Scoreboard duties are handled by a single, old centre scoreclock. There is an ancient-looking digital board in one end of the building, but it was sadly unused. Washrooms are fine, and there weren't any lines that I could see. There is a small canteen-style restaurant underneath the small upper seating area in the one end of the building, and while it's tough to compete with the free pizza down below, the food is pretty cheap. One other thing that must be mentioned - the team has shovel girls that clean the ice in stoppages wearing clothing that, shall we say, would not insulate well against the cold of said ice. While I don't object to scantily-clad women in principle, it's a shame that the Juniors feel that they need the distractions to draw people in.
As a new franchise, it's difficult to get a handle on which things are going to be a part of the Juniors' experience for years to come and which are simply trial and error, but there were a few annoyances. First, the speakers are way too loud and drown out all conversation during stoppages. Most hockey teams have figured out that no one wants them to blast the volume at rock concert levels, but the Juniors are still new at this. In addition, between the cavernous size of the arena and the old speaker system, most of the sounds come out as distortion anyway. I also would have liked to have seen Montreal's junior hockey history on display a little more. In spite of the long history of junior hockey in the city, including teams with the same "Juniors" name, there were no banners, no pictures, and no other history anywhere to be found. It would be nice to see the old Memorial Cup teams from the glory days of the Montreal Junior Canadiens honoured, in a similar fashion to the Edmonton Oil Kings banners now hanging in Edmonton. Finally, it struck me as a little odd that in spite of having the most expensive tickets in the CHL, there were no ushers anywhere to be found to enforce the seating segregation. When people can buy $15 seats and then move into the $50 seats with no hassles, they're not going to spend the $50 for long.
In the last season of the Montreal Rocket, they frequently drew less than a thousand people to games at the 21,273-seat Molson Centre. There was never any reason to expect that things would be different this time around, or indeed any of the other previous six times that junior hockey has failed in Montreal. But it's also worth remembering that Montreal-based teams have won the Memorial Cup four times. That the Junior Canadiens used to sell out the Montreal Forum in the 1960's. That the Laval Titan were one of the cornerstones of the league for twenty-five years in spite of playing in a crumbling arena in the middle of a residential area, and produced stars as destined for greatness as Mario Lemieux.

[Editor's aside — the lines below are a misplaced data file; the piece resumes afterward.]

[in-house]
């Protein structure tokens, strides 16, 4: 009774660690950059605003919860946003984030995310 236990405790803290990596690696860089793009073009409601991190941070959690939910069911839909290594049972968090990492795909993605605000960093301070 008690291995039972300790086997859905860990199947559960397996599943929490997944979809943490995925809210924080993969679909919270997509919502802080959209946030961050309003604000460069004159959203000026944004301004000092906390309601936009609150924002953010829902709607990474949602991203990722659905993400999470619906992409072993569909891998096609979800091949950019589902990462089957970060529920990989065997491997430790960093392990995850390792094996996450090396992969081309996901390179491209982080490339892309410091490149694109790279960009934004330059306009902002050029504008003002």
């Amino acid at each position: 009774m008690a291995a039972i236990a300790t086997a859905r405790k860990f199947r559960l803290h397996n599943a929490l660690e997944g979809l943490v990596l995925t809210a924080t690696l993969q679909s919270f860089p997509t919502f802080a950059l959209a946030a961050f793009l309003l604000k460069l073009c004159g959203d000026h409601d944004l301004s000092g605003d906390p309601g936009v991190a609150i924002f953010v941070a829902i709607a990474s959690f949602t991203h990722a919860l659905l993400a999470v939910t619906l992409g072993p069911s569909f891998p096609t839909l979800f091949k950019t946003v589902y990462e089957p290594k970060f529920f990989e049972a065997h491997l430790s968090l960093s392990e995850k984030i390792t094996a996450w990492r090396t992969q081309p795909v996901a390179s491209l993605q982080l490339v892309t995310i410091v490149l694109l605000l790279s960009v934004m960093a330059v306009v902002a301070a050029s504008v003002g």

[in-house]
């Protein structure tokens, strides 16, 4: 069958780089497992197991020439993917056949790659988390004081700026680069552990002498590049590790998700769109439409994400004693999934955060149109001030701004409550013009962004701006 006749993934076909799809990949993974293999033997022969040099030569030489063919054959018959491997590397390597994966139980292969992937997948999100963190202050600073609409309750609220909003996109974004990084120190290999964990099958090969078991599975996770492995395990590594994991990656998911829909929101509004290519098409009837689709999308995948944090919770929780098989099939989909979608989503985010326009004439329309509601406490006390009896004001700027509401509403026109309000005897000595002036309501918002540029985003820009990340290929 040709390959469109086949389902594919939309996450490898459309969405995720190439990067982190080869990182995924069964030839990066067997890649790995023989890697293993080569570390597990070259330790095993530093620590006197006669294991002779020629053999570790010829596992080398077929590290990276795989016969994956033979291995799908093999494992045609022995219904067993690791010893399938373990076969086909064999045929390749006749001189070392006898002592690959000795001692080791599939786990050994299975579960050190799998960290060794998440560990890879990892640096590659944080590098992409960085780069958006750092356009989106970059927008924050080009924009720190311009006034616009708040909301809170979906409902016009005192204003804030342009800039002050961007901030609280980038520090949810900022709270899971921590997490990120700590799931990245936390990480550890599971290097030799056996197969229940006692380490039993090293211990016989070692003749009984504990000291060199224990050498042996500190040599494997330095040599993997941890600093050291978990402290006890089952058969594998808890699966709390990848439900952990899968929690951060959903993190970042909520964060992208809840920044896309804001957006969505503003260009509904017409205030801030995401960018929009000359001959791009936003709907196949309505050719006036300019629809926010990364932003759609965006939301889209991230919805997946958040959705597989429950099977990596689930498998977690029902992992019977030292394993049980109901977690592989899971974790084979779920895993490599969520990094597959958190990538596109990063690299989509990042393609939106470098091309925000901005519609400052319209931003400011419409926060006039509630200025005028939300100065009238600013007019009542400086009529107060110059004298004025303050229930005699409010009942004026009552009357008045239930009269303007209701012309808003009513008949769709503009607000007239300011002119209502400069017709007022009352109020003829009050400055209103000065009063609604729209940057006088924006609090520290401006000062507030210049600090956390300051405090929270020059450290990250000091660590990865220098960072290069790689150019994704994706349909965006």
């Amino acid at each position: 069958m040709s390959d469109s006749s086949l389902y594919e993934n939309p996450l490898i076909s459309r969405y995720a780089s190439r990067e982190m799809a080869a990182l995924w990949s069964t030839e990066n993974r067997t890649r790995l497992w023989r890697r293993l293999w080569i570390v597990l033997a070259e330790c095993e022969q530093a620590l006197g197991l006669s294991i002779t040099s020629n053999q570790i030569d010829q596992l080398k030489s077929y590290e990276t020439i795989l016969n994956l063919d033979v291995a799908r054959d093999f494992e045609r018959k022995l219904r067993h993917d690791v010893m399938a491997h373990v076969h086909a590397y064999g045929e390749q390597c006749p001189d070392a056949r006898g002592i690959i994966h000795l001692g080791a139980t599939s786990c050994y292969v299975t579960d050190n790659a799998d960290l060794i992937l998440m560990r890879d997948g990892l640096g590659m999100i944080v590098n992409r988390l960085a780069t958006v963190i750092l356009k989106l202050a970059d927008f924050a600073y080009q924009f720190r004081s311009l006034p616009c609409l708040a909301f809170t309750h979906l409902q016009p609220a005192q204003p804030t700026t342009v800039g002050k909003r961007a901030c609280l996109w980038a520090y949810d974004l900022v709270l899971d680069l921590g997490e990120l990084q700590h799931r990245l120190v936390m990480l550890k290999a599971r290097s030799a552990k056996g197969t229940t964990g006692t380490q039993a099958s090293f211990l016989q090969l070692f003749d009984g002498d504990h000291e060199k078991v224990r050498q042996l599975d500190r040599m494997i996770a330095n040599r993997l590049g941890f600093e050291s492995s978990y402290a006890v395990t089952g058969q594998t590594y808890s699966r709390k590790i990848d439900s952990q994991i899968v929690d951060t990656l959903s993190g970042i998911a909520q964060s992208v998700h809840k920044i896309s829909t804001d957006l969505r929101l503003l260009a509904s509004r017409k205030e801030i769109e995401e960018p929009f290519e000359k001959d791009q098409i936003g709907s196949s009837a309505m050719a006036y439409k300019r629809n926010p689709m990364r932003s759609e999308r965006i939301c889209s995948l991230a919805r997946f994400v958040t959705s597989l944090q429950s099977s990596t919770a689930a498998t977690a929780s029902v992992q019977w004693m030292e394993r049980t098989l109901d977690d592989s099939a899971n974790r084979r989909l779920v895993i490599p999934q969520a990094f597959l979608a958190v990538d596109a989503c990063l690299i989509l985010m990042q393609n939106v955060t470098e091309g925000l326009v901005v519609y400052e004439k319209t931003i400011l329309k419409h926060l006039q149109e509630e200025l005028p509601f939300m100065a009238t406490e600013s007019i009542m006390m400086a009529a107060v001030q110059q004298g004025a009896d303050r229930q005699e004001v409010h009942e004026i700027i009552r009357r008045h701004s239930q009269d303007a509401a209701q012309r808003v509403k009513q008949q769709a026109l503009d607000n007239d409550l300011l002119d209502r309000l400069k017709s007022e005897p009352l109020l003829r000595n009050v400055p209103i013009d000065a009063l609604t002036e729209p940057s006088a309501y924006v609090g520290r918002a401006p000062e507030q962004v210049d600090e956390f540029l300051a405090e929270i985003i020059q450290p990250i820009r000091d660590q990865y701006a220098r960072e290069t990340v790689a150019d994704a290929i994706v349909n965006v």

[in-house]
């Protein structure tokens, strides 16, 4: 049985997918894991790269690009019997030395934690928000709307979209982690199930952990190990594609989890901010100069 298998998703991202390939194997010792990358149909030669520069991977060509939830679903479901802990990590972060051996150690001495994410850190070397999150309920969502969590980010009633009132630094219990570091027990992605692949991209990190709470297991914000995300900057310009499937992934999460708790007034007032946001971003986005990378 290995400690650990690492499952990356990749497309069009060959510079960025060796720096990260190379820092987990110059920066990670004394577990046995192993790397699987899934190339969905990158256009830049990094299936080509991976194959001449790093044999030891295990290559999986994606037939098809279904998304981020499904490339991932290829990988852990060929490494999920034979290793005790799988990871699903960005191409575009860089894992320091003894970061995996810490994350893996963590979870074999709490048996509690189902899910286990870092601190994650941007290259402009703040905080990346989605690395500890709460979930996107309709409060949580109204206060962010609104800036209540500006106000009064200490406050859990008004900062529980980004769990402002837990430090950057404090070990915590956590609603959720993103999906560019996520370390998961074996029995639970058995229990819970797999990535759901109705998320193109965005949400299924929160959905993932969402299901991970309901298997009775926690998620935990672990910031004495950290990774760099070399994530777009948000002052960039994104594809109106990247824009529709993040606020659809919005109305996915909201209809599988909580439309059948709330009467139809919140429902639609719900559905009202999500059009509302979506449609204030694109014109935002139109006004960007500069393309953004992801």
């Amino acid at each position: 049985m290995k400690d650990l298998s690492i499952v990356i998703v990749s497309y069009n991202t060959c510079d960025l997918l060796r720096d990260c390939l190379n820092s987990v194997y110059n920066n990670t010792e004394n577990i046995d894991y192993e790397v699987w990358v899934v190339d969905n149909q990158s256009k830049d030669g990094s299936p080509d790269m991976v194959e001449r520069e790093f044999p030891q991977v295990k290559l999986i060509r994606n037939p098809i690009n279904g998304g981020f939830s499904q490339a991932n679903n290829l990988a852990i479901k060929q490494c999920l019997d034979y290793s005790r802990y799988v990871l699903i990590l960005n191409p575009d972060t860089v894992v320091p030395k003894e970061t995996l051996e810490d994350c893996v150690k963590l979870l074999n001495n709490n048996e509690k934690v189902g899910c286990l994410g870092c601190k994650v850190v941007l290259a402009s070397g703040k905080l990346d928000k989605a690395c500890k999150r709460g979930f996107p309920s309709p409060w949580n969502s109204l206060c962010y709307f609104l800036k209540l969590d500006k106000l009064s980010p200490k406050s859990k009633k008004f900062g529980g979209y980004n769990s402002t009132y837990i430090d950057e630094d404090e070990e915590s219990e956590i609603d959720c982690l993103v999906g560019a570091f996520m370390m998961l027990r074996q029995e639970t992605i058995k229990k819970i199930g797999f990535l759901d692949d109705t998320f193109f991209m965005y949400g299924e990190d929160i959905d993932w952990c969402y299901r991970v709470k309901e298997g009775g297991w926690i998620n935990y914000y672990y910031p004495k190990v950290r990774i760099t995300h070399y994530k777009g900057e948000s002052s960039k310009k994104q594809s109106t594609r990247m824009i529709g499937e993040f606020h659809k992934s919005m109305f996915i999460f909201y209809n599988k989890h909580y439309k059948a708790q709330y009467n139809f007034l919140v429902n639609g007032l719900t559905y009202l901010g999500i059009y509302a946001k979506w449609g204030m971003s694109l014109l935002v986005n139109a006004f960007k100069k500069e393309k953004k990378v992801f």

Which Montreal is going to turn out for the Juniors? So far, it seems that the good Montreal might actually win out. The game I went to had 2,840 in attendance - a perfectly respectable total for an early-season game and a new team - and the crowd was knowledgeable and into the game. Juniors sweaters dotted the audience. So far, the vital signs are good. $50 is ridiculously over-ambitious for junior hockey tickets, and the Verdun Auditorium will probably need private suites, new seats, and a new scoreboard and sound system to be viable in the long-term. I am sad that the Fog Devils were lost to create the Juniors, and it was bittersweet watching O'Keefe and Fillier again in different colours. But amazingly, Montreal might actually pull it off this time. And if they do, the QMJHL will be a far stronger league for it.
Narrator: They didn't.